Let's observe the following string:
You can see that every letter has been duplicated, except for the letter
E. That means that the letter
E has been de-duplicated. So, the only thing we need to do here is to reverse that process, which gives us the following un-de-duplicated string:
Let's take a harder example:
You can see that there is an uneven number of consecutive
B's, so that means that one of the
BB was de-duplicated from the original string. We only need to un-de-duplicate this letter, which gives us:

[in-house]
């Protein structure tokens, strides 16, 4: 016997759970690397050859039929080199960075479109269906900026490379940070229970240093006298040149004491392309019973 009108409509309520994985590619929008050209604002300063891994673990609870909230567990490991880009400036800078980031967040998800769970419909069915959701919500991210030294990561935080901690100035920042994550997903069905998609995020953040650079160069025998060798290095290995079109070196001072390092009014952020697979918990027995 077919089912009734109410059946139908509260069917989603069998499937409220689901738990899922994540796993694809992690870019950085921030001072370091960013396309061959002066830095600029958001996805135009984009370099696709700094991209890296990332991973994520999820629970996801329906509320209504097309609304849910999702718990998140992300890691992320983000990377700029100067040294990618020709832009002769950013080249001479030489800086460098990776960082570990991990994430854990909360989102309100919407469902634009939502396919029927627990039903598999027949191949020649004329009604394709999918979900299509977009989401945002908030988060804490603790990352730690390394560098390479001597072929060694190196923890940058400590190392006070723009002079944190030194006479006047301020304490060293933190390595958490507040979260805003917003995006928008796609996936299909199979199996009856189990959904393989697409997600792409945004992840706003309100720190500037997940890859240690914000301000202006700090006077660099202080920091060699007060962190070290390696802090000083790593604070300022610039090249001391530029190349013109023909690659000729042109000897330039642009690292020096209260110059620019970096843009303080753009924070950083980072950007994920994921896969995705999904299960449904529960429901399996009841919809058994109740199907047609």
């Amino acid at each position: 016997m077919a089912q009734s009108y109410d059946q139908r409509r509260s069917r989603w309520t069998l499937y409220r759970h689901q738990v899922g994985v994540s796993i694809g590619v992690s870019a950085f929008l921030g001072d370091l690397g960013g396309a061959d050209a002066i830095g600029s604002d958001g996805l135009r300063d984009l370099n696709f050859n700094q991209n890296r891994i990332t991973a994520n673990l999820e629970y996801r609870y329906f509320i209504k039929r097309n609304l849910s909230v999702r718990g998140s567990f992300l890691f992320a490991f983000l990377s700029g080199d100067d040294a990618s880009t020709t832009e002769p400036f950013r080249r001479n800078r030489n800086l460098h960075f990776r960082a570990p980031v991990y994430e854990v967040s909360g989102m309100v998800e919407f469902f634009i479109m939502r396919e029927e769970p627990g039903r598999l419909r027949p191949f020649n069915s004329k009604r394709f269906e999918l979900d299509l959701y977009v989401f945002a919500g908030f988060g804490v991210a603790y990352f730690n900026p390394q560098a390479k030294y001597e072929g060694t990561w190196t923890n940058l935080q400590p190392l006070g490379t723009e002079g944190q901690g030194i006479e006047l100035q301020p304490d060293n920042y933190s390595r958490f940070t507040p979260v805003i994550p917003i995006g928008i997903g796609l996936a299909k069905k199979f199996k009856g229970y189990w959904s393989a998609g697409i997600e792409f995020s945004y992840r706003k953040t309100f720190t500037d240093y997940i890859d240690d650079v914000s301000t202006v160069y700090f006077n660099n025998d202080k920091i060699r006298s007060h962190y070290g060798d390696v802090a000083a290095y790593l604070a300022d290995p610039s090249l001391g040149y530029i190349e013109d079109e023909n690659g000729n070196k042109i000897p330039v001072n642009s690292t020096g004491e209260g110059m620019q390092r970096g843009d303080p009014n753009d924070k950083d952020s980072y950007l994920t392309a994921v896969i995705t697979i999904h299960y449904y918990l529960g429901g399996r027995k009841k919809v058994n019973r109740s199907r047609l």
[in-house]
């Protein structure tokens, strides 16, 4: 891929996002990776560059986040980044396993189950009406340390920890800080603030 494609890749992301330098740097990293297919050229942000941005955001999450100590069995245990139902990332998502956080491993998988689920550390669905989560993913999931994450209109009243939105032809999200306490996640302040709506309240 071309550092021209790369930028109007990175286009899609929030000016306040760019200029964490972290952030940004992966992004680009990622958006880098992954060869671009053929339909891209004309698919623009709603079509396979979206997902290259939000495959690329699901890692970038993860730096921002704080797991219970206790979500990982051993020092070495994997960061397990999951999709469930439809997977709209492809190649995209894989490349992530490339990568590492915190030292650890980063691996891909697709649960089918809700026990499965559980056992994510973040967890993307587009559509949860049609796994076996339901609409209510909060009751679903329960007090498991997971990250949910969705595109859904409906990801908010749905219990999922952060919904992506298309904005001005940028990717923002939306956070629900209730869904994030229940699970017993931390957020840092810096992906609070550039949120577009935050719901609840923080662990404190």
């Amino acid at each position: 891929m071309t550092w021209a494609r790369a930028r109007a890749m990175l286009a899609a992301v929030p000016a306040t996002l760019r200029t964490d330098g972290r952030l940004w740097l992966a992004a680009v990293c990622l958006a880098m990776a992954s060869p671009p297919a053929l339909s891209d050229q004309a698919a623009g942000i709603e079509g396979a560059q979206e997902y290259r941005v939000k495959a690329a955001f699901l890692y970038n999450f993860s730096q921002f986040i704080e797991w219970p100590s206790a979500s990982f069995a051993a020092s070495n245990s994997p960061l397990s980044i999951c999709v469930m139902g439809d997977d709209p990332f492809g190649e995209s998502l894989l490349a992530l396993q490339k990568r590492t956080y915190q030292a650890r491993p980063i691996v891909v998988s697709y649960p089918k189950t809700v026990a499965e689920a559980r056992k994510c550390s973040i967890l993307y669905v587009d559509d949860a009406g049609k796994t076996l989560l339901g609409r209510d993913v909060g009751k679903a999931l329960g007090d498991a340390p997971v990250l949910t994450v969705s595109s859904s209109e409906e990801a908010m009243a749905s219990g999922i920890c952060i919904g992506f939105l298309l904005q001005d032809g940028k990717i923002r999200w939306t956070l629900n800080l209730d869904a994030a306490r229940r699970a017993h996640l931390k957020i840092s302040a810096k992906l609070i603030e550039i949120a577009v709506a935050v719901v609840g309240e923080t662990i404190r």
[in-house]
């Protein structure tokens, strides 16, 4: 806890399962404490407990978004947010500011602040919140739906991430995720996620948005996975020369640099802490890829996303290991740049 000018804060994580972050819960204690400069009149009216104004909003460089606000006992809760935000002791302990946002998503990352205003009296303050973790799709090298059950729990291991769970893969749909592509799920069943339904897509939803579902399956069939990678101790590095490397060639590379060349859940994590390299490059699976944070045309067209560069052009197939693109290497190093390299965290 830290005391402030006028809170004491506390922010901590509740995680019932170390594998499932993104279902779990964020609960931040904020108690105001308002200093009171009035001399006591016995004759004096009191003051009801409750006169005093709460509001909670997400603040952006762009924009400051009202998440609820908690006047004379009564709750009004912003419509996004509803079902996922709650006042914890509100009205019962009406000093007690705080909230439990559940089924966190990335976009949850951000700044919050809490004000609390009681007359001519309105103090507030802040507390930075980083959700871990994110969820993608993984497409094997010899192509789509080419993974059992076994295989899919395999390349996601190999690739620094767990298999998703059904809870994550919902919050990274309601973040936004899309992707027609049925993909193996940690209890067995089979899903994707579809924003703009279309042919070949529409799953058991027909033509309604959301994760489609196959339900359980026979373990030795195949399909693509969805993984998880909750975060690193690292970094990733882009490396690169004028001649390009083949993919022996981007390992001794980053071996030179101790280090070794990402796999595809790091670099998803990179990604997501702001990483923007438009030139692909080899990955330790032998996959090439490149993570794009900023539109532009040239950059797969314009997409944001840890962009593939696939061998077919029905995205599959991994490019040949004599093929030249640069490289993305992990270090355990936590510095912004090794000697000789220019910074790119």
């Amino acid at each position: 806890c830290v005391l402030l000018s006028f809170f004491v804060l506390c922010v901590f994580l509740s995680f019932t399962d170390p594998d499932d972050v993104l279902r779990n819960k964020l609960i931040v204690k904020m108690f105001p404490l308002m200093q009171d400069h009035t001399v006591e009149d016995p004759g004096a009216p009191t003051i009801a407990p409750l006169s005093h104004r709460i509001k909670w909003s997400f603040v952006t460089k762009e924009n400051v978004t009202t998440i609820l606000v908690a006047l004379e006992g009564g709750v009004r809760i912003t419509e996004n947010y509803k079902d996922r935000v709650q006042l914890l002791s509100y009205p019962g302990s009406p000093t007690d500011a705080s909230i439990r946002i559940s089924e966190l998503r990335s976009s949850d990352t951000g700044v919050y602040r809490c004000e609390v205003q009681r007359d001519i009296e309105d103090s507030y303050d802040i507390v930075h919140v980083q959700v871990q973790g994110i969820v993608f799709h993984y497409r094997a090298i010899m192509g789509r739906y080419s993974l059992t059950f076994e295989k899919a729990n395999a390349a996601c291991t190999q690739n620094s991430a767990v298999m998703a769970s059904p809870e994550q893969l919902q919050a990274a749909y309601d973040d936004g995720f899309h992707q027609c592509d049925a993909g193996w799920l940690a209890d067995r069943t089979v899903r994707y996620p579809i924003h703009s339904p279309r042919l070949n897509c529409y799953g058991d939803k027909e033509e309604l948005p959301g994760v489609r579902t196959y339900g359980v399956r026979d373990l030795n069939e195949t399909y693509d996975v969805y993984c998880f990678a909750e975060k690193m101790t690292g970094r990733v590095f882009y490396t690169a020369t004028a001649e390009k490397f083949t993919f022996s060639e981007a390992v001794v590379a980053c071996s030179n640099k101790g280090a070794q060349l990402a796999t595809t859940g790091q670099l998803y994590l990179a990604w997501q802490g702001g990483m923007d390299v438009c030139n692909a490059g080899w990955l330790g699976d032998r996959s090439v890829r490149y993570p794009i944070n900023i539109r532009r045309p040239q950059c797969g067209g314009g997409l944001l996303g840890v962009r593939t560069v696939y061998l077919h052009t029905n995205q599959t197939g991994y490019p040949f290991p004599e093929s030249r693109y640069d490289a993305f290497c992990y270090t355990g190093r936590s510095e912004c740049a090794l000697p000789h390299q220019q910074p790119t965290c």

Given a non-empty de-duplicated string, consisting of only alphabetic characters (either only uppercase or only lowercase), return the un-de-duplicated string. You can assume that there will always be at least one de-duplicated character in the string.
AAABBBCCCCDDDD --> AAAABBBBCCCCDDDD HEY --> HHEEYY AAAAAAA --> AAAAAAAA N --> NN OOQQO --> OOQQOO ABBB --> AABBBB ABBA --> AABBAA
This is code-golf, so the shortest valid submission in bytes wins!